I just reviewed Michael Malone’s new book, The Future Arrived Yesterday, and also interviewed him on video. Here’s the top of my review.
The Good: Malone’s prediction of a mercurial new corporate form is an idea that’s both simple and well-supported in the book
The Bad: In places, the author veers off track when he switches from prognosticator to management consultant
The Bottom Line: In 1993’s The Virtual Corporation, Malone’s calls were on the money. His new ideas are radical, but they ring true
The Future Arrived Yesterday:
The Rise of the Protean Corporation and What It Means for You
By Michael S. Malone
Crown Business; 295 pp; $27.50
When he became one of the first reporters to cover technology as a beat, back in 1980 for the San Jose Mercury News, Michael S. Malone made telling the story of Silicon Valley his raison d’être. Then, in books such as 1993’s The Virtual Corporation, Malone boldly—and presciently—described how technology would reshape corporate reality. In his 2007 book, Bill & Dave: How Hewlett and Packard Built the World’s Greatest Company, he reached into the past to chronicle the Valley’s first startup.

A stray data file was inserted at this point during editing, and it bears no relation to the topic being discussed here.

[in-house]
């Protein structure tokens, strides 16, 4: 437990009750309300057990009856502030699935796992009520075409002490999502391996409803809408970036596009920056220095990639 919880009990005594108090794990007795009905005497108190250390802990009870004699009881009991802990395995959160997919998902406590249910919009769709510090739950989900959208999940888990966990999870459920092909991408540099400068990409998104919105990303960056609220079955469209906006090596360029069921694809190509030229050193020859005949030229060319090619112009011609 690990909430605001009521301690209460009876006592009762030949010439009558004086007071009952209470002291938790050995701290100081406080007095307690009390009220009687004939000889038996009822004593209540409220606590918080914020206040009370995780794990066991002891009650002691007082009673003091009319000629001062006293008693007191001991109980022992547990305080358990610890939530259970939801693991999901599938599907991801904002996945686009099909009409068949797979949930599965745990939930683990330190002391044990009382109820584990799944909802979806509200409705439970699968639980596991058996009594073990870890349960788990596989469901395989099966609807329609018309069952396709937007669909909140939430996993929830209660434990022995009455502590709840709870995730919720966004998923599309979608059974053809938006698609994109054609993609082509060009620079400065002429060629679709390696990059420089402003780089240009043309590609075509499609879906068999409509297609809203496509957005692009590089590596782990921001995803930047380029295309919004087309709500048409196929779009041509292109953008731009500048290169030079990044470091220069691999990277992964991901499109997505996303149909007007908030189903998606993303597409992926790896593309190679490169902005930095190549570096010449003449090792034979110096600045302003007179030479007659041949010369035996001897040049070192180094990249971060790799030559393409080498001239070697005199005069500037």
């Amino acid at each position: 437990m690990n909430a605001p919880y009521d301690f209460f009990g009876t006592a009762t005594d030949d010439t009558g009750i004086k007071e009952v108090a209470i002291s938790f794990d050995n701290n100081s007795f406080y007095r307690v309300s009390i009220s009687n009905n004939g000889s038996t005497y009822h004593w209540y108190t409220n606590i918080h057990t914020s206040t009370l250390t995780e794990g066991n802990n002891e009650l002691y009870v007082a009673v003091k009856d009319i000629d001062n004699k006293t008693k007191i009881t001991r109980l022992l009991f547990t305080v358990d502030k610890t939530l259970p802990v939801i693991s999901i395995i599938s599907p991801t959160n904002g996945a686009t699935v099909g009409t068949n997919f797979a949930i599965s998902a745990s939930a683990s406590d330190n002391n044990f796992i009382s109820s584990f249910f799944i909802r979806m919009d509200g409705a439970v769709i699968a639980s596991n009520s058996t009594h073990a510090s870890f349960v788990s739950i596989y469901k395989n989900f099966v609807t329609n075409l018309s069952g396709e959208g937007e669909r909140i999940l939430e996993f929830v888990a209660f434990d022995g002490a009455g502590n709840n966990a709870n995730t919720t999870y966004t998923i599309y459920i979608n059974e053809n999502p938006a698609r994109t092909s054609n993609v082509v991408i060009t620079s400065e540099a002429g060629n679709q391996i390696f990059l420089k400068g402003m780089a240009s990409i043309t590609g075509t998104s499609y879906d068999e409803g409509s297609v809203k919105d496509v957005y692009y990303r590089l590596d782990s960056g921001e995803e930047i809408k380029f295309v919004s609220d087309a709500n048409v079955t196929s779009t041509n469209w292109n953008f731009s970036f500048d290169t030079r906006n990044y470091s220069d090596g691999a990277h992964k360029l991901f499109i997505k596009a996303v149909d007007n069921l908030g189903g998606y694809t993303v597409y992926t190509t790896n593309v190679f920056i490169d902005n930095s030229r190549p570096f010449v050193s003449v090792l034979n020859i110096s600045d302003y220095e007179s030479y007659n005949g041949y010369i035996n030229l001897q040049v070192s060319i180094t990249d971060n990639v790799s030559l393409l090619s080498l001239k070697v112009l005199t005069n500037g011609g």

Now, with The Future Arrived Yesterday: The Rise of the Protean Corporation and What It Means for You, Malone has his forecaster hat back on and another game-changing theory. And because his past predictions about the impact of digital technologies were so often on the mark, many people really do want to know what he’s been noodling over.
The central idea here is both simple and powerful: The global economy has entered a new era, and a mercurial corporate form Malone calls the Protean Corporation will become the dominant species by the middle of the next decade. “These Protean Corporations,” he writes, “will behave like perpetual entrepreneurial startups, continuously changing their form, direction, even their identity. They will be true corporate shape-shifters.”